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Understanding Your Rabbit's Dietary Needs

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A rabbit’s dietary requirements differ slightly depending on its age and living area and environment.  Young rabbits require more calcium and carbohydrates than adults rabbits for growth. Rabbits that live indoors need more vitamin D-rich foods than rabbits with access to direct sunlight.  Determining the correct diet for a rabbit companion can be difficult for a new pet owner, especially with the variety of “expert” advice available.

A surprising number of people do not feed their pet rabbits the proper diet. Celina Andrade, a House Rabbit Society supervisor in California, says that she “meet[s] people who feed their rabbits the ‘wrong things’ all the time … 99 percent of what they sell in most major pet stores are the wrong foods or poor-quality foods.”  It is important to keep a wild rabbit’s diet in mind when considering what a pet rabbit should eat. Wild rabbits do not have access to pellets, cereal, or large amounts of fruit and vegetables.  They generally eat grasses and some flowering plants.

The bare necessities:

A pet rabbit's staple diet should consist of the following three necessary food items:

• Unlimited amount of timothy, oat and grass hay: Rabbits need fiber to keep their digestive tract moving. Without fiber, their digestive tract shuts down, which is painful and can lead to death in a relatively short time. A rabbit should never go more than six hours without eating fiber-rich, low-protein foods.

• Daily variety of greens and vegetables. Rabbits, like other animals, need a daily dose of vitamins and nutrients from natural sources. A variety of green, leafy vegetables provides these much needed nutrients and acts as a special treat for your friend.

• Fortified alfalfa or timothy pellets: These pellets contain vitamins and nutrients found in fruits and vegetables. If you do not feed your rabbit daily vegetables, adding a small handful of pellets is necessary. The type of pellet to feed depends on the condition and age of the rabbit. Underweight rabbits or bunnies younger than 7 months old should be given alfalfa pellets daily. After the rabbit has reached adulthood or the desired weight, the alfalfa pellets should be slowly changed to high-quality timothy-based pellets to prevent obesity and excess calcium intake.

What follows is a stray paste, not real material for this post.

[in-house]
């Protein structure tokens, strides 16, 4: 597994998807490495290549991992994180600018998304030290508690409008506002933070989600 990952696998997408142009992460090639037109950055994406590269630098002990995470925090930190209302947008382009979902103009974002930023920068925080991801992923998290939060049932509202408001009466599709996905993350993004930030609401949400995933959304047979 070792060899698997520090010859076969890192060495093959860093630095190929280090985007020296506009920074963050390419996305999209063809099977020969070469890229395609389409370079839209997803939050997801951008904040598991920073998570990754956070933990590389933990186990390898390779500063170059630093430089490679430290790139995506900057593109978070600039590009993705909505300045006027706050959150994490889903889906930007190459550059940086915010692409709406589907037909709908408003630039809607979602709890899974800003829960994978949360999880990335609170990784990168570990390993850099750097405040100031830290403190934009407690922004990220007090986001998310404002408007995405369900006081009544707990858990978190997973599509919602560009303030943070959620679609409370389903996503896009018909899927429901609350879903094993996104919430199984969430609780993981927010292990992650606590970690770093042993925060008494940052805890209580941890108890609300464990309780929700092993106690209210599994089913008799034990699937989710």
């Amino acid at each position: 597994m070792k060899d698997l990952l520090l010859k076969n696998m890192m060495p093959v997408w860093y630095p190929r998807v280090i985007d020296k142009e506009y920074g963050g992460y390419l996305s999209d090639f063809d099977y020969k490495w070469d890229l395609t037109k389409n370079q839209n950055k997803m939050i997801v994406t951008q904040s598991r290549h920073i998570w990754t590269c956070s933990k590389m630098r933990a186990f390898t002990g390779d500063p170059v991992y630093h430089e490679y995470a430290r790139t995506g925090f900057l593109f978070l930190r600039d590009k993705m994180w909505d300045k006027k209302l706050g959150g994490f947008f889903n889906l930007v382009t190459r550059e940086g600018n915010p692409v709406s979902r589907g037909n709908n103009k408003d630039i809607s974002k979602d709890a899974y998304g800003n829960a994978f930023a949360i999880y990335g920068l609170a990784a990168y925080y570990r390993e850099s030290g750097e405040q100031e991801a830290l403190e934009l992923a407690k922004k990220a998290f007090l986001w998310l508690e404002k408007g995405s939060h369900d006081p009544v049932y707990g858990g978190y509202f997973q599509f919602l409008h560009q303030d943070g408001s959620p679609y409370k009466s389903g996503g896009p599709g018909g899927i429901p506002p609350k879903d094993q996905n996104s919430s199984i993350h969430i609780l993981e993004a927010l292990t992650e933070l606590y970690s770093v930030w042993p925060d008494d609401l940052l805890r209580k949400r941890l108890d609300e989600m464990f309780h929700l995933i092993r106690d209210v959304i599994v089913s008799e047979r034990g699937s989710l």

Veggies that can be fed to pet rabbits:
• Cilantro
• Parsley
• Romaine, red leaf, and green leaf lettuces
• Celery, including the leaves
• Kale
• Collard greens
• Green bell peppers
• Mustard greens

Treats

Only small amounts of treats should be given to prevent your rabbit from becoming overweight or having gastrointestinal upset from excessive sugars and fat. For example, give only a slice or two of apple, or a 1-inch slice of banana or carrot.  Too many treats overfills the rabbit’s stomach and prevents intake of the fiber content needed to keep the digestive system moving.  Many all-natural, high-fiber treats are available online through rabbit-friendly retailers.

Bad for bunnies

Many foods that people regularly eat or consider treats are usually not healthy for rabbits.  Nuts contain too much protein and can cause digestive upset as well as fatty liver problems.  Chocolate and onions are poisonous, as they are to most animals, and potatoes are guaranteed to cause obesity, because they fill a rabbit’s stomach and don’t provide the much needed fiber. To prevent food-related health problems, do not give your rabbit any of the following items:

• Chocolate
• Onions
• Iceberg lettuce
• Potatoes
• Radishes
• Rhubarb
• Cereal
• Seeds
• Nuts
• Bread
• Crackers

Benefits of proper nutrition

Providing rabbits with the proper nutrition is crucial to their health and well-being. Rabbits fed the proper diet are less likely to develop tooth root abscesses and malocclusions, fatty livers, and obesity. If your rabbit changes its eating habits (eg, stops eating hay), you should contact a rabbit-savvy veterinarian as soon as possible.  This can be a sign of an illness, such as arthritis, tooth overgrowth or cancer. Visit the House Rabbit Society at www.rabbit.org for a plethora of information, or contact your local exotic animal hospital.

Credit: Reviewed by Amy I. Attas, V.M.D.
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